Dr. Jörg Schnecker

University of Vienna
Department of Microbiology and Ecosystem Science
Division of Terrestrial Ecosystem Research
Djerassiplatz 1
A-1030 Vienna
Phone: +43 1 4277
Phone Extension: 91271


As a soil ecologist and biogeochemist, I want to find out how microbes contribute to decomposition and formation of organic matter in soils.

Soil microorganisms play crucial roles in soil carbon cycling. They degrade plant material and soil organic matter which leads to the release of carbon in the form of CO2 to the atmosphere. I am interested in the controls over microbial decomposition in soil, which include temperature, microbial interactions and community composition as well as interactions of microbes, organic matter and the soil matrix. A mechanistic understanding of these controls will help to estimate how soil carbon cycling will be altered under a future climate and will improve climate change predictions.

Microorganisms in soils however also contribute to the formation of soil organic matter and act as a soil carbon pump that transports carbon from the litter layer on the soil surface into the soil. The role and importance of microorganisms in the efficient formation of stable soil organic matter, and how this role changes during a year is another main focus of my research. By finding out why and when microbes efficiently transform carbon inputs into stable soil carbon this research could be the basis to develop and adapt agricultural practices with the goal to sequester carbon in agricultural systems and counteract climate change.


For a full list of my publications visit my Google Scholar site 

  • Wild B, Alaei S, Bengtson P, Bode S, Boeckx P, Schnecker J, Mayerhofer W and Rütting T. 2017. Carbon input increases microbial nitrogen demand, but not microbial nitrogen mining, in boreal forest soils. Biogeochemistry, 136, 3, 261-278. https://doi.org/10.1007/s10533-017-0391-0
  • Schnecker J, Borken W, Schindlbacher A and Wanek W. 2016. Little effects on soil organic matter chemistry of density fractions after seven years of forest soil warming. Soil Biology and Biochemistry 103, 300-307. https://doi.org/10.1016/j.soilbio.2016.09.003
  • Schindlbacher A, Schnecker J, Takriti M, Borken W, and Wanek W. 2015. Microbial physiology and soil CO2 efflux after 9 years of soil warming in a temperate forest – no indications for thermal adaptations. Global Change Biology 21 (11), 4265-4277. https://doi.org/10.1111/gcb.12996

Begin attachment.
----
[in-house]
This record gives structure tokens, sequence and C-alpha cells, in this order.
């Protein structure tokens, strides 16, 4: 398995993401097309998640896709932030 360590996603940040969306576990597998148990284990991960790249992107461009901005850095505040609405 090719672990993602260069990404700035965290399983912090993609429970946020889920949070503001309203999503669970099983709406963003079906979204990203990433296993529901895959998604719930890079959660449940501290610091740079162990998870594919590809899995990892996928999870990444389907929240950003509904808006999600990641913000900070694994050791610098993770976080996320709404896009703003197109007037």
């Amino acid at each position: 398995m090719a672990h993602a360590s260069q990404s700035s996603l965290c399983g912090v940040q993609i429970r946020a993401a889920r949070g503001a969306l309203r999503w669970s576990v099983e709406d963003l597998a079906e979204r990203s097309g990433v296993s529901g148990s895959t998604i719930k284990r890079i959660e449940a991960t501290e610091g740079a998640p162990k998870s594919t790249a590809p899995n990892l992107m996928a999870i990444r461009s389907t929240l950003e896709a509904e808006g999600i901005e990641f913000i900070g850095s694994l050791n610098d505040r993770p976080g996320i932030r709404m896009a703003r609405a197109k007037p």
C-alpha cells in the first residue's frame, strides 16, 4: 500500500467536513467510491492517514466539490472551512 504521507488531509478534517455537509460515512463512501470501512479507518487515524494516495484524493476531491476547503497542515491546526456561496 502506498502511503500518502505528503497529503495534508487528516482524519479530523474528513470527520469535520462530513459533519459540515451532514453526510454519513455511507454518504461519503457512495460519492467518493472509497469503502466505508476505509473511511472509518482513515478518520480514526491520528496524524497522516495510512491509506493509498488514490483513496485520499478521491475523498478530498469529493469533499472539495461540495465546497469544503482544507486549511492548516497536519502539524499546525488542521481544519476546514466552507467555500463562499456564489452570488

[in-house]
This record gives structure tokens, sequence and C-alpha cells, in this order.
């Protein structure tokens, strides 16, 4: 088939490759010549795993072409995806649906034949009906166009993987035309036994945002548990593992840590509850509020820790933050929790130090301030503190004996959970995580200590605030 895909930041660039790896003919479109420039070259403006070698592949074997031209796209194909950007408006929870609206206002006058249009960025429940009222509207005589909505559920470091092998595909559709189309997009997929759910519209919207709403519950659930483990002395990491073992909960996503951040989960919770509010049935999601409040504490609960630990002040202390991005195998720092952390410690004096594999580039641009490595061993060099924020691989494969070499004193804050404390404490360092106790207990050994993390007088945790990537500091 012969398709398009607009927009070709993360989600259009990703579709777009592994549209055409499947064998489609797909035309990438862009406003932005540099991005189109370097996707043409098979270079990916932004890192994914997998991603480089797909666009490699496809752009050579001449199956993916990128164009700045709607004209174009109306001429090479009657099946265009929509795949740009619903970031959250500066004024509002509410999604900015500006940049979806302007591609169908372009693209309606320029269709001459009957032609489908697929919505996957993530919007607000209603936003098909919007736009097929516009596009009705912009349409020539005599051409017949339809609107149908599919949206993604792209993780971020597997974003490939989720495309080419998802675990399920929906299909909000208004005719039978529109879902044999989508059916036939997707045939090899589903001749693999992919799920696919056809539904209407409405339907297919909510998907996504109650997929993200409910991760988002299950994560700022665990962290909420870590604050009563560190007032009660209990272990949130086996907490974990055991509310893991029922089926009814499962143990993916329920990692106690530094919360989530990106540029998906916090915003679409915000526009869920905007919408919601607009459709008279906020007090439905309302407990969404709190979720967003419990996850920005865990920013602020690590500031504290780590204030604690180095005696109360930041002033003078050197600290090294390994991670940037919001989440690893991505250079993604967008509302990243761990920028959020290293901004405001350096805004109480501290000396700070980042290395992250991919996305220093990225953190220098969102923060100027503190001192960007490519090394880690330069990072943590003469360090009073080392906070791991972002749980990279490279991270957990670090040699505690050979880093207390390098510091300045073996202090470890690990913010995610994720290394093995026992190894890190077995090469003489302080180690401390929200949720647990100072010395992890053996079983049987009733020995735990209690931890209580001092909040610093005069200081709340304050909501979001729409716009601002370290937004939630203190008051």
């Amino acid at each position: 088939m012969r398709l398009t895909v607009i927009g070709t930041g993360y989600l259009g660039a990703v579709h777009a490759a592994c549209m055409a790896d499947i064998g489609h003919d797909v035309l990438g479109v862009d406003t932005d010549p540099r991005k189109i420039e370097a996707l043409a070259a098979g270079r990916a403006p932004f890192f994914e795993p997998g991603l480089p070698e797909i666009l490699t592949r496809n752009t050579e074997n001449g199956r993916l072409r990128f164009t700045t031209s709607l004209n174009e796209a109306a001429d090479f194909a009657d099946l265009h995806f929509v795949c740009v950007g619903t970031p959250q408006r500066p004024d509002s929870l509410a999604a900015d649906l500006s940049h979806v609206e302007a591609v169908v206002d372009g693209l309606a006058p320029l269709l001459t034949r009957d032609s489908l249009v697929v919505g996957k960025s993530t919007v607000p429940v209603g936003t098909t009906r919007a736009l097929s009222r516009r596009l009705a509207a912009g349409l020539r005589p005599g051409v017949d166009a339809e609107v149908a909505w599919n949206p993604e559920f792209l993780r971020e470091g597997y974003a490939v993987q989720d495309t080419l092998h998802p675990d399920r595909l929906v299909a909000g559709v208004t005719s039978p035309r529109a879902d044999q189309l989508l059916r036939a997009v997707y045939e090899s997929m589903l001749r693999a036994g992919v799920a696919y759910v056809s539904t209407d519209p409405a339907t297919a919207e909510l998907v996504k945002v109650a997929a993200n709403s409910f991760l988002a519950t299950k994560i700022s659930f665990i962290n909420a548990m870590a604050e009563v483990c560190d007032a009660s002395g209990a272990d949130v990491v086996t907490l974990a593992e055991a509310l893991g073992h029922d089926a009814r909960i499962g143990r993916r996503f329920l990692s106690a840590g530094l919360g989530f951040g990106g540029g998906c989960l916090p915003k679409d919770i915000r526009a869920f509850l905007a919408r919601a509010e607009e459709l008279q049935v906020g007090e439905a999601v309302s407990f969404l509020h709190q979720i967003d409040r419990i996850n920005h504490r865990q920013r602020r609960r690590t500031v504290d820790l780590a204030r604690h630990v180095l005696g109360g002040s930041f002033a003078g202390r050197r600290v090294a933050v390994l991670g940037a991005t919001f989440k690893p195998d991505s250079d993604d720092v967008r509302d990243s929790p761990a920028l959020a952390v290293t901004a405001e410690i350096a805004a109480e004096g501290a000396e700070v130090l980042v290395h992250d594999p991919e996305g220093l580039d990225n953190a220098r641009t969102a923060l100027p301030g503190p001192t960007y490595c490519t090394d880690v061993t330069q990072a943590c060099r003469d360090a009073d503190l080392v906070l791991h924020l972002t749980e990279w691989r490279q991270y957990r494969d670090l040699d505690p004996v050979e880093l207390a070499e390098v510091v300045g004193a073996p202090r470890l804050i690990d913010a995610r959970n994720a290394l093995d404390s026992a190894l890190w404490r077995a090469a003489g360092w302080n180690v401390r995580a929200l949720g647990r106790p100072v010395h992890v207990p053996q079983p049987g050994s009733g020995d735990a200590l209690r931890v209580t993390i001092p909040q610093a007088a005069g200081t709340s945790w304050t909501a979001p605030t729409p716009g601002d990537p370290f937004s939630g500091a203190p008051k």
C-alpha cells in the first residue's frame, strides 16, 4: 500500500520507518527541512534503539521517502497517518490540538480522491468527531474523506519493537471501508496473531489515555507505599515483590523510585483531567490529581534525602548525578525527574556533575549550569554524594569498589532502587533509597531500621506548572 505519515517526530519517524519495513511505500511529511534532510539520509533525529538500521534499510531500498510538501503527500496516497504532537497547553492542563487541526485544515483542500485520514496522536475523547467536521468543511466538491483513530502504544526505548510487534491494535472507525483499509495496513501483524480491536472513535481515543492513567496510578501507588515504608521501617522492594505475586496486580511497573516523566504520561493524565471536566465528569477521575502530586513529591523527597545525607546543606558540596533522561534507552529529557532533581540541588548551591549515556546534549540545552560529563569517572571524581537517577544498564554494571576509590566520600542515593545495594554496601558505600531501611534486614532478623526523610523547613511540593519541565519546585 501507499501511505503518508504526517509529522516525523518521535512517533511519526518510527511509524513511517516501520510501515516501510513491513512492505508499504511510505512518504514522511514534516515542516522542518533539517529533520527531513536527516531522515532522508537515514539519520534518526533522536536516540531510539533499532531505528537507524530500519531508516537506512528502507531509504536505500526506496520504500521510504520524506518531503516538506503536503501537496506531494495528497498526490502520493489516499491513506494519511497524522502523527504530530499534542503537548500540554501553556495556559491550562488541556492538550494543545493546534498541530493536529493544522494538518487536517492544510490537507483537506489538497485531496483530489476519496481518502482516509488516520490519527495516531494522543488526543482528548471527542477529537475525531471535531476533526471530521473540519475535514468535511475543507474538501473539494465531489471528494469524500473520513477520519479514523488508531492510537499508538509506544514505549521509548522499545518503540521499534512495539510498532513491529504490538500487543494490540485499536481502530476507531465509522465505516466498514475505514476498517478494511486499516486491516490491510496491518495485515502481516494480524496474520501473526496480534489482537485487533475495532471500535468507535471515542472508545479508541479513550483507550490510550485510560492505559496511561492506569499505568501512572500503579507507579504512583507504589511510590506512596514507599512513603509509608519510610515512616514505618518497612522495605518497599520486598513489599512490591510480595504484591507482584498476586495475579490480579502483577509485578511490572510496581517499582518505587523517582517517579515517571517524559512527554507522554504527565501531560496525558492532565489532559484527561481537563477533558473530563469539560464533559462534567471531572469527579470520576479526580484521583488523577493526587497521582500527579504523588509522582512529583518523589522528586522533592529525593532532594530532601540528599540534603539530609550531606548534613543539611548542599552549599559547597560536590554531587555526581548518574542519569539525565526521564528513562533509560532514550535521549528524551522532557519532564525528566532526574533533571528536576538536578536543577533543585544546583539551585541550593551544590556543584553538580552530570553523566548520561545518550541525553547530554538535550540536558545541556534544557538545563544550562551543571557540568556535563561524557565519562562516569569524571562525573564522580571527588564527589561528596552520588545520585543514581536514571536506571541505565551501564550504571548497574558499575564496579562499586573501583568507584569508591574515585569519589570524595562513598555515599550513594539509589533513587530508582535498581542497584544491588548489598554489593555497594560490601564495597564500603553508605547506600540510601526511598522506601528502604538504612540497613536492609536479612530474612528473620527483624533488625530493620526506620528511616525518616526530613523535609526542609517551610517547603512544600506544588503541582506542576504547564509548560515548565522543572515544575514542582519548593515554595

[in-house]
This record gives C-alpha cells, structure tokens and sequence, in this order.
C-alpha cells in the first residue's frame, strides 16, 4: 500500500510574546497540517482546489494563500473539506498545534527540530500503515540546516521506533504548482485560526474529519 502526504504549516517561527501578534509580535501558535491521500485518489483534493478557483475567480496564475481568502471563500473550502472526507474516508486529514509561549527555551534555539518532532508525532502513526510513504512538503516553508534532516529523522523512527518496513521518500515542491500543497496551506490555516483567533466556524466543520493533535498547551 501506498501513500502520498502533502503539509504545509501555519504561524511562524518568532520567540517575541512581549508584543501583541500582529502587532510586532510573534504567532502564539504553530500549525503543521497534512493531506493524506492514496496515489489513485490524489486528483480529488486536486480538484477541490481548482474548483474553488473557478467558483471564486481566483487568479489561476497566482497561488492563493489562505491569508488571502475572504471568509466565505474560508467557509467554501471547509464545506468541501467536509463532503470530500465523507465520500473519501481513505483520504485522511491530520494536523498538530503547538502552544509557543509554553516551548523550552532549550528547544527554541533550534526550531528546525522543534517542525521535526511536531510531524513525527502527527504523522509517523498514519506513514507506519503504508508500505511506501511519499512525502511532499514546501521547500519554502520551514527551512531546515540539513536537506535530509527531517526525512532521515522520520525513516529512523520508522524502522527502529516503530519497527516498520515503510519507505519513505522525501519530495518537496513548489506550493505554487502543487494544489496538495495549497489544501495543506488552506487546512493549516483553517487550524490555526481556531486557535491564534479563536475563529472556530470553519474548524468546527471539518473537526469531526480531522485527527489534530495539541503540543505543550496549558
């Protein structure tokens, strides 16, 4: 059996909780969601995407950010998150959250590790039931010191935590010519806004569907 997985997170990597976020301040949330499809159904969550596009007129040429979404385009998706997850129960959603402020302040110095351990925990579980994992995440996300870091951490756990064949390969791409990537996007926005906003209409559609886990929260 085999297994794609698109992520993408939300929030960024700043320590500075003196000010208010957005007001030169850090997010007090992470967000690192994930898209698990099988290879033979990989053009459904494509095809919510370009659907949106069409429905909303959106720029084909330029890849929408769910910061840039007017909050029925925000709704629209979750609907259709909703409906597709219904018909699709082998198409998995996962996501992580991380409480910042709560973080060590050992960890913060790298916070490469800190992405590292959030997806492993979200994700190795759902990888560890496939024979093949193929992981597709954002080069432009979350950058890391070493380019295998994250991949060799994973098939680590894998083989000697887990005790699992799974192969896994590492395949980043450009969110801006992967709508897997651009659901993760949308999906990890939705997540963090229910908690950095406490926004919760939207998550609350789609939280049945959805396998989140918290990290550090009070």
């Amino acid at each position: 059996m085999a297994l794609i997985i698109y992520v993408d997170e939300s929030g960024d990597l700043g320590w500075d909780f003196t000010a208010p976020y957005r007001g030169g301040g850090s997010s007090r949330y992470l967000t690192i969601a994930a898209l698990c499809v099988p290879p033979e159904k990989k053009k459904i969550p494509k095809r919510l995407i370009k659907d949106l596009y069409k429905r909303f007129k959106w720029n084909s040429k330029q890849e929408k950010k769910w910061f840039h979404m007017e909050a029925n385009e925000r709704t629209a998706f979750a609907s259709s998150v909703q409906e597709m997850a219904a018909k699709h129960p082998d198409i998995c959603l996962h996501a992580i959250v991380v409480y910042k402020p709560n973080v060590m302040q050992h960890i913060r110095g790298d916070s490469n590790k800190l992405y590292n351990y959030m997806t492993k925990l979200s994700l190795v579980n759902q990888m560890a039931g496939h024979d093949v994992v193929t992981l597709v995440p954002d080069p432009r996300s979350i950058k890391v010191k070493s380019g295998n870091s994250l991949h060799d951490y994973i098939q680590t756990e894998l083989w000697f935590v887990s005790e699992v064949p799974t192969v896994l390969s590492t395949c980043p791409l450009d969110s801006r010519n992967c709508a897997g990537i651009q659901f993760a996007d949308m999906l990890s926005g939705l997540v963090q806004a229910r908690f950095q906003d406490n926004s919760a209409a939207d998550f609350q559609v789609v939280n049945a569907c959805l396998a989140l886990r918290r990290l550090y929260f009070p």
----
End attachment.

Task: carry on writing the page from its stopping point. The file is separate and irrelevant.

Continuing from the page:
• Schnecker J, Wild B, Takriti M, Alves R, Gentsch N, Gittel A, Hofer A, Klaus K, Knoltsch A, Lashchinskiy N, Mikutta R, and Richter A. 2015. Microbial community composition shapes enzyme patterns in topsoil and subsoil horizons along a latitudinal transect in Western Siberia. Soil Biology and Biochemistry, 83, 106-115. https://doi.org/10.1016/j.soilbio.2015.01.016
  • Hofhansl F, Schnecker J, Singer G and Wanek W. 2014. New insights into mechanisms driving carbon allocation in tropical rainforests. New Phytologist, 205 (1), 137-146. https://doi.org/10.1111/nph.13007
  • Wild B, Schnecker J, Alves R, Barsukov P, Bárta J, Čapek P, Gentsch N, Gittel A, Guggenberger G, Mikutta R, Lashchinskiy N, Rusalimova O, Šantrůčková H, Shibistova O, Urich T, Watzka M, Zrazhevskaya G, and Richter A. 2014. Input of easily available organic C and N stimulates microbial decomposition of soil organic matter in arctic permafrost soil. Soil Biology & Biochemistry 75, 143-151. https://doi.org/10.1016/j.soilbio.2014.04.014
  • Mooshammer M, Wanek W, Hämmerle I, Fuchslueger L, Hofhansl F, Knoltsch A, Schnecker J, Takriti M, Watzka M, Wild B, Keiblinger KM, Zechmeister-Boltenstern S, and Richter A. 2014. Adjustment of microbial N use efficiency to C:N imbalances regulates soil N cycling. Nature Communications 5, 3694. https://doi.org/10.1038/ncomms4694
  • Schnecker J, Wild B, Hofhansl F, Alves R, Bárta J, Čapek P, Fuchslueger L, Gentsch N, Gittel A, Guggenberger G, Hofer A, Kienzl S, Knoltsch A, Lashchinskiy N, Mikutta R, Šantrůčková H, Shibistova O, Takriti M, Urich T, Weltin G, and Richter A. 2014. Effects of soil organic matter properties and microbial community composition on enzyme activities in cryoturbated arctic soils. PLoS ONE 9, e94076. https://doi.org/10.1371/journal.pone.0094076
  • Gittel A, Bárta J, Kohoutová I, Mikutta R, Owens S, Gilbert J, Schnecker J, Wild B, Hannisdal B, Maerz J, Lashchinskiy N, Čapek P, Šantrůčková H, Gentsch N, Shibistova O, Guggenberger G, Richter A, Torsvik V, Schleper C, and Urich T. 2014. Distinct microbial communities associated with buried soils in the Siberian tundra. The ISME Journal 8, 841-853. https://doi.org/10.1038/ismej.2013.219



SEACUE - Seasonal dynamics of soil microbial carbon sequestration